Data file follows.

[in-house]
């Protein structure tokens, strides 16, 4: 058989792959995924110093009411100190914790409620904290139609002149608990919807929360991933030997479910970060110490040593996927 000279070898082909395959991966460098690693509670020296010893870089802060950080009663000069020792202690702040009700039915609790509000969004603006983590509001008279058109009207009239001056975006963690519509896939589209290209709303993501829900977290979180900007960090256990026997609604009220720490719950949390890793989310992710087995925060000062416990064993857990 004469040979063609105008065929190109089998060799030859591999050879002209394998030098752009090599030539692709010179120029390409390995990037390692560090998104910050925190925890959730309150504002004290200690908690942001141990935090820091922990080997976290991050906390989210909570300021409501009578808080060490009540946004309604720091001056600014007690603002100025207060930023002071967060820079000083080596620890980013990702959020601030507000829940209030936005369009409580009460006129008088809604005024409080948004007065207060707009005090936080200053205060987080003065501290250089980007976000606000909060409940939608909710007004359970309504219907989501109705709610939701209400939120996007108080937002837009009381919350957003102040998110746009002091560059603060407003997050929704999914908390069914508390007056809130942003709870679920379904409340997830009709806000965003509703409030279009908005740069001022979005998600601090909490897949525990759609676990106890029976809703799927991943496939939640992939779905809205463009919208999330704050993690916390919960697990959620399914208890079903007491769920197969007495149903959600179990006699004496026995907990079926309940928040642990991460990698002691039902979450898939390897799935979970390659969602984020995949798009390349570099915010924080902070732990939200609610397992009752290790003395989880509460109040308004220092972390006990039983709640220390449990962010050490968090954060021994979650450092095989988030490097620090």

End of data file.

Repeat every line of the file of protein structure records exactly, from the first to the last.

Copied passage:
[in-house]
């Protein structure tokens, strides 16, 4: 058989792959995924110093009411100190914790409620904290139609002149608990919807929360991933030997479910970060110490040593996927 000279070898082909395959991966460098690693509670020296010893870089802060950080009663000069020792202690702040009700039915609790509000969004603006983590509001008279058109009207009239001056975006963690519509896939589209290209709303993501829900977290979180900007960090256990026997609604009220720490719950949390890793989310992710087995925060000062416990064993857990 004469040979063609105008065929190109089998060799030859591999050879002209394998030098752009090599030539692709010179120029390409390995990037390692560090998104910050925190925890959730309150504002004290200690908690942001141990935090820091922990080997976290991050906390989210909570300021409501009578808080060490009540946004309604720091001056600014007690603002100025207060930023002071967060820079000083080596620890980013990702959020601030507000829940209030936005369009409580009460006129008088809604005024409080948004007065207060707009005090936080200053205060987080003065501290250089980007976000606000909060409940939608909710007004359970309504219907989501109705709610939701209400939120996007108080937002837009009381919350957003102040998110746009002091560059603060407003997050929704999914908390069914508390007056809130942003709870679920379904409340997830009709806000965003509703409030279009908005740069001022979005998600601090909490897949525990759609676990106890029976809703799927991943496939939640992939779905809205463009919208999330704050993690916390919960697990959620399914208890079903007491769920197969007495149903959600179990006699004496026995907990079926309940928040642990991460990698002691039902979450898939390897799935979970390659969602984020995949798009390349570099915010924080902070732990939200609610397992009752290790003395989880509460109040308004220092972390006990039983709640220390449990962010050490968090954060021994979650450092095989988030490097620090």